yardie's reggae collection - artist page



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1966-1986 - Trojan - studio - discs:2

The story of the harmony group The Pioneers started in the early 60's when Sydney Roy "Luddy" Crooks (1945) moved to Kingston from the Parish of Westmoreland were he sung along with other fellows by the street corners. Soon he formed the first incarnation of The Pioneers along with his brother Derrick "Roy" and Winston Hewitt. They cut a couple of tracks for Coxsone Dodd and Leslie Kong without the expected response. Soon after they financed some material recorded at Treasure Isle backed by the Ramblers. By the end of 1966 these recordings were licensed to Blondel "Ken Lack" Calnek (former Skatalites road manager). He released a single containing "Doreen Girl" and "Good Nannie". Here starts the present fiftyfour (!) tracks collection. Even if the first singles did not get the expected success Calnek was impressed by The Pioneers approach and decided to make Sydney Crooks the man for over seeing his productions and auditioning new groups as The Heptones. Later The Pioneers offered other material to Joe Gibbs. By this time since Hewitt moved to Canada, Glen Adams joyned the group for a short amount of time. In 1967 The Pioneers disbanded. Adams formed the Hippy Boys and Sydney Roy "Luddy" Crooks formed the Slickers. Elsewhere I found that the Slickers were not formed by Sydney Crooks, but by his brother Derrick "Joe" Crooks. Please visit the Slickers page for further interesting informations. In early 1968 Crooks cut "Gimme Little Loving" at Gibbs along with a new vocal partner called Jackie Robinson. The song was a success and they went on recording for decades. A lot of other successes were issued in the same year. By the end of the year the new duo was approached by a tailor named George Agard. They immediately cut "Na Na" as Johnny Melody & The Slickers. As the song hit the streets the new Pioneers were established. They became one of the prominent vocal group in the island. By October 1968 "Long Shot Kick De Bu" hit the British charts and a six week tour was scheduled. Subsequently Trojan Records released The Pioneers second album in 1969 called "Long Shot". In 1970 the group was back in Leslie Kong's studio to cut further material. The subsequent album was called "Battle Of The Giants". By the last months of 1970 The Pioneers worked with Jimmy Cliff who made them record a song he had wrote early that year. The song was "Let Your Yeah Be Yeah". Here started some sort of new Pop oriented Pioneers sound, a new drift which slowly got far away from the pure Jamaican sounds. From now on some kind of mainstream Pop-Reggae approach was their trademark. If the material from the 60's is strong, not the same can be said about what was recorded in the 70's. So check for the material recorded between 1966 and 1969-70 for a pure Jamaican sound. The rest is something that I am not able to appreciate.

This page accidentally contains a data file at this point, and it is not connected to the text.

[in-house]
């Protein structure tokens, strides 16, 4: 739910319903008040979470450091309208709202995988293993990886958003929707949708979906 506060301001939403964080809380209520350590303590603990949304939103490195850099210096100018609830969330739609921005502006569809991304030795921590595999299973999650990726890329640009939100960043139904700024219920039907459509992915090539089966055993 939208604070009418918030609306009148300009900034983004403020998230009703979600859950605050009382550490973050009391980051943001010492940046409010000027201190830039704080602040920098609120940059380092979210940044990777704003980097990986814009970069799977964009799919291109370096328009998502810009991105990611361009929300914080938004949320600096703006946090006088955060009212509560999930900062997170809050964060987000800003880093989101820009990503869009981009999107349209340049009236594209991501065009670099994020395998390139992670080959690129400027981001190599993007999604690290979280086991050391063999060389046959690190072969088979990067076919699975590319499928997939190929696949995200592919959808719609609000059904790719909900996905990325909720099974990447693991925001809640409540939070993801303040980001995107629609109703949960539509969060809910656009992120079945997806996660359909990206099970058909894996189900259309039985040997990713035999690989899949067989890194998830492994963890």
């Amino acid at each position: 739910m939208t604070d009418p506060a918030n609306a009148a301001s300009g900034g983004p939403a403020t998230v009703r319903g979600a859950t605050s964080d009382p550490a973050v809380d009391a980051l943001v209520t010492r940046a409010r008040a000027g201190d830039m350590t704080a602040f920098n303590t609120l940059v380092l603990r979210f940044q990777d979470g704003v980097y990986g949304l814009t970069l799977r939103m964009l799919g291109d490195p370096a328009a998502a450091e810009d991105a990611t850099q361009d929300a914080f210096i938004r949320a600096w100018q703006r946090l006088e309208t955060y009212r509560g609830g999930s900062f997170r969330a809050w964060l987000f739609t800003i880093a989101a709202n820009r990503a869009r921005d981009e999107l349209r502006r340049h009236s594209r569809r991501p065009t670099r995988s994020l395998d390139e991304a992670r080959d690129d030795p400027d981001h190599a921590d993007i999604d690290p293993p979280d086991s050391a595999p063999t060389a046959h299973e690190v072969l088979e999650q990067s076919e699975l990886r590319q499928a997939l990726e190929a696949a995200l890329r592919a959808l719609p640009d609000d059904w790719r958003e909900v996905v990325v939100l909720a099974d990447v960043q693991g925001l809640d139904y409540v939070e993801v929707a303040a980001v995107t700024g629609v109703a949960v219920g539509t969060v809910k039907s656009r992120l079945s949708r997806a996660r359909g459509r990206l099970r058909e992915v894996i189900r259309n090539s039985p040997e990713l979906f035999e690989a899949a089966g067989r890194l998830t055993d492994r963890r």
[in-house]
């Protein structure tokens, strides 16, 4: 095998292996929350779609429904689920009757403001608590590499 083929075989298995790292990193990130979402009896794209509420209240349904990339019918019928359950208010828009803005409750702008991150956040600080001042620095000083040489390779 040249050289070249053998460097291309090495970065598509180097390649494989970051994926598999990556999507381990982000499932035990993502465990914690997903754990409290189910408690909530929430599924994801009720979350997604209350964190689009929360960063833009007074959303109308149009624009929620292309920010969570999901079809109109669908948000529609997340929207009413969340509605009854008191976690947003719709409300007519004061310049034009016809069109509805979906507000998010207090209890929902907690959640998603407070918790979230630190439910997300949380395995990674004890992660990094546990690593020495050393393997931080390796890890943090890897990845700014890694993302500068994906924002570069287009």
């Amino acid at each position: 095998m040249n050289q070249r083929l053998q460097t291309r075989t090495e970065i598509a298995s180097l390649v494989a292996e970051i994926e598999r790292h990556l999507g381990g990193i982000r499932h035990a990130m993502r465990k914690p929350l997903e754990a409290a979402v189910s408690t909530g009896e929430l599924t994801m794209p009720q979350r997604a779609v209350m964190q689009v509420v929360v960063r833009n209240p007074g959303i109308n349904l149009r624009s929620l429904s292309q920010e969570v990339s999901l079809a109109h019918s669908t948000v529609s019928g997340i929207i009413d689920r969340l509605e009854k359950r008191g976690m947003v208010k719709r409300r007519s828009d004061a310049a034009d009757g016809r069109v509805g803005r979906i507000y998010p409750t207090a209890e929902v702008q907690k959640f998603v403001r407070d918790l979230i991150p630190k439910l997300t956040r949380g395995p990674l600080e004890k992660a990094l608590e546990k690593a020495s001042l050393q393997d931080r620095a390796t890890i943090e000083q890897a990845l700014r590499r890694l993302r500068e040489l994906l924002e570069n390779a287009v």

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yardie-reggae.com - 2007